How AI and drones at sea could be low-cost alternative to search helicopters

16 Oct 2019

Dr Enda Barrett, NUI Galway. Image: Laura Barrett

Dr Enda Barrett of NUI Galway is training AI to quickly detect when someone may be drowning and alert authorities.

After completing his undergraduate degree in IT, Dr Enda Barrett joined the Enterprise Computing Research Group in NUI Galway. This was followed by a master’s in science, with research in classifying arrhythmias for ambulatory patients.

In 2013, Barrett completed a PhD in computer science and, after a two-and-a-half-year stint in industry, he returned to NUI Galway as a lecturer at its school of computer science. To date, he has published more than 40 research articles including 12 journal papers, four patents and 25 conference/workshop papers.

‘Training vision systems capable of making accurate detections in the widest possible number of scenarios is a data-hungry task’

What inspired you to become a researcher?

As a young boy, I was always very interested in science and excelled in those subjects at school. Chemistry was one of my favourite subjects at second level and I particularly enjoyed the experimental side of it.

I can still remember mixing hydrogen peroxide with potassium iodide and washing-up liquid to produce an ‘iodine snake’, which quickly turned into a foam party among the class.

Can you tell us about the research you’re currently working on?

I’m currently working on a Science Foundation Ireland-funded project called ALIVE (Autonomous Lifeguard and Vision Environment). The purpose of the project is to accurately detect and monitor individuals in aquatic environments such as oceans, beaches, lakes and pools. This aims to prevent drownings by alerting authorities as quickly as possible when individuals stray into hazardous areas or fall into the water.

Using a computer game engine, we model a person under a variety of dangerous test conditions which would be difficult to get data on in real life. We then use this data to train more accurate domain-specific machine learning classifiers, which have a greater accuracy than those trained with stock images of people.

This approach also allows us to cater for scenarios where only a partial view of an individual is available, such as if the person is partially obscured by rocks or waves.

In your opinion, why is your research important?

Most major cities have large bodies of water flowing through them. Galway, in particular with the Corrib river, has the fastest-flowing city river in Europe.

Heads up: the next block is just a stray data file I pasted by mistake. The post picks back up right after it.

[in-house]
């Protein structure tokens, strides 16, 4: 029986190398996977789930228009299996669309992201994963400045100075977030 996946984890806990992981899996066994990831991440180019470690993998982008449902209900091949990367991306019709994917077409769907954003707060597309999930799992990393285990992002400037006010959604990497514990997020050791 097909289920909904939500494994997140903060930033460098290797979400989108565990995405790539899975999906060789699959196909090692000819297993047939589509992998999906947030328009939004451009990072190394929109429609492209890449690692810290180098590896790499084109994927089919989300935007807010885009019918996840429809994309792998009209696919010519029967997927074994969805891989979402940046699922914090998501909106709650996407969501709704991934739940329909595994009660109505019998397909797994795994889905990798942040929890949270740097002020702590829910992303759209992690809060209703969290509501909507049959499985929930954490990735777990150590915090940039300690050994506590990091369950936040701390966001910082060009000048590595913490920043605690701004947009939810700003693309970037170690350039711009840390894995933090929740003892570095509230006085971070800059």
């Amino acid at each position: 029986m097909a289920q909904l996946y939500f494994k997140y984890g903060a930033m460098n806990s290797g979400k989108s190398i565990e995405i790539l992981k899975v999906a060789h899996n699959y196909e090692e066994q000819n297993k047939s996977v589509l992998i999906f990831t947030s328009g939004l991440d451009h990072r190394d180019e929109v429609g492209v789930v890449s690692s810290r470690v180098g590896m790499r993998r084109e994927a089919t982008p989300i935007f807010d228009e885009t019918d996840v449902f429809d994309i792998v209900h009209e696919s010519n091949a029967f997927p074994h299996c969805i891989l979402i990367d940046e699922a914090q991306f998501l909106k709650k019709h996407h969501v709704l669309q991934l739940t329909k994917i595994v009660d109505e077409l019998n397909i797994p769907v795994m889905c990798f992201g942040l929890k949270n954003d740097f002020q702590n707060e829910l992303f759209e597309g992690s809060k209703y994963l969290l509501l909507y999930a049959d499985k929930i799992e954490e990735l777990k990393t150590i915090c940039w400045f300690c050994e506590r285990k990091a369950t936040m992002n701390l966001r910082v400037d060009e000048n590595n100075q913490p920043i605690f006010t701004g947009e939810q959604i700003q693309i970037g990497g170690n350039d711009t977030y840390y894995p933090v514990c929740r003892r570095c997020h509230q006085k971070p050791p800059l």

Unfortunately, there are a number of fatalities each year as a result of people falling into the water accidentally. If the research investigated as part of the ALIVE project could be successful in saving even a single life, then I feel it will have been worth it.

What commercial applications do you foresee for your research?

In the ALIVE project, we see commercial opportunities in providing a low-cost alternative to search helicopters.

Using off-the-shelf drones, the vision system we have developed can quickly scan a larger area for bodies in the water and aid in faster detection of people. We also see this as an aid to water safety personnel, enabling them to better manage the tracking and monitoring of individuals in the water.

What are some of the biggest challenges you face as a researcher in your field?

Training vision systems capable of making accurate detections in the widest possible number of scenarios is a data-hungry task. While a well-designed classifier will generalise to unseen environments, the more data you have describing the particular scenario of interest, the better your classifier will perform. Therefore, it’s always challenging getting high quality data from the widest possible number of scenarios.

Are there any common misconceptions about this area of research?

A huge amount of blood, sweat and tears goes into model training in machine learning domains. However, whilst there is a significant design effort involved in getting a learner to an acceptable level of performance, the trained model can often act as black box, leaving the designers scratching their heads as to why certain decisions were made.

If we can better explain how the generated models arrive at their decisions, we can improve the algorithms further. A large subfield within AI, known as ‘explainable AI’, is focused at addressing this issue and is gaining a lot of traction lately.

What are some of the areas of research you’d like to see tackled in the years ahead?

Machine learning and AI in general have experienced a boom of late and are seen as expert solutions to a wide variety of problems.

I’d particularly like to see more focus on areas which can result in social good and I have a particular interest in the work being done by the University of Southern California Center for Artificial Intelligence in Society.

Are you a researcher with an interesting project to share? Let us know by emailing with the subject line ‘Science Uncovered’.